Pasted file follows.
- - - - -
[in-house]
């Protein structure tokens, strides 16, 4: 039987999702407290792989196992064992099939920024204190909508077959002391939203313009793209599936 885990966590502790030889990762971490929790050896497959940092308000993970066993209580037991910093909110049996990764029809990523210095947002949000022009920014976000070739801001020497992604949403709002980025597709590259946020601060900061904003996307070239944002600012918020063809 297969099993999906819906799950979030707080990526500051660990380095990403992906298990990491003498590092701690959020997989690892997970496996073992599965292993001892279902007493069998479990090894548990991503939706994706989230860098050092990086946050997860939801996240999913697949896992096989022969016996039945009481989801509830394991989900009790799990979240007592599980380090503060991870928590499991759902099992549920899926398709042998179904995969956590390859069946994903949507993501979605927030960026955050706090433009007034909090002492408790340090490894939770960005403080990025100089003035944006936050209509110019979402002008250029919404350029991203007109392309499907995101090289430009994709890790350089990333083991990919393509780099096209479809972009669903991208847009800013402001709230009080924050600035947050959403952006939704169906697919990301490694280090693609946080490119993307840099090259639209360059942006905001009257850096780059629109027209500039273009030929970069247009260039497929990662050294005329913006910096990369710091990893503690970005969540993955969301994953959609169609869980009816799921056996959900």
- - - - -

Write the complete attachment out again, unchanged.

[in-house]
């Protein structure tokens, strides 16, 4: 039987999702407290792989196992064992099939920024204190909508077959002391939203313009793209599936 885990966590502790030889990762971490929790050896497959940092308000993970066993209580037991910093909110049996990764029809990523210095947002949000022009920014976000070739801001020497992604949403709002980025597709590259946020601060900061904003996307070239944002600012918020063809 297969099993999906819906799950979030707080990526500051660990380095990403992906298990990491003498590092701690959020997989690892997970496996073992599965292993001892279902007493069998479990090894548990991503939706994706989230860098050092990086946050997860939801996240999913697949896992096989022969016996039945009481989801509830394991989900009790799990979240007592599980380090503060991870928590499991759902099992549920899926398709042998179904995969956590390859069946994903949507993501979605927030960026955050706090433009007034909090002492408790340090490894939770960005403080990025100089003035944006936050209509110019979402002008250029919404350029991203007109392309499907995101090289430009994709890790350089990333083991990919393509780099096209479809972009669903991208847009800013402001709230009080924050600035947050959403952006939704169906697919990301490694280090693609946080490119993307840099090259639209360059942006905001009257850096780059629109027209500039273009030929970069247009260039497929990662050294005329913006910096990369710091990893503690970005969540993955969301994953959609169609869980009816799921056996959900």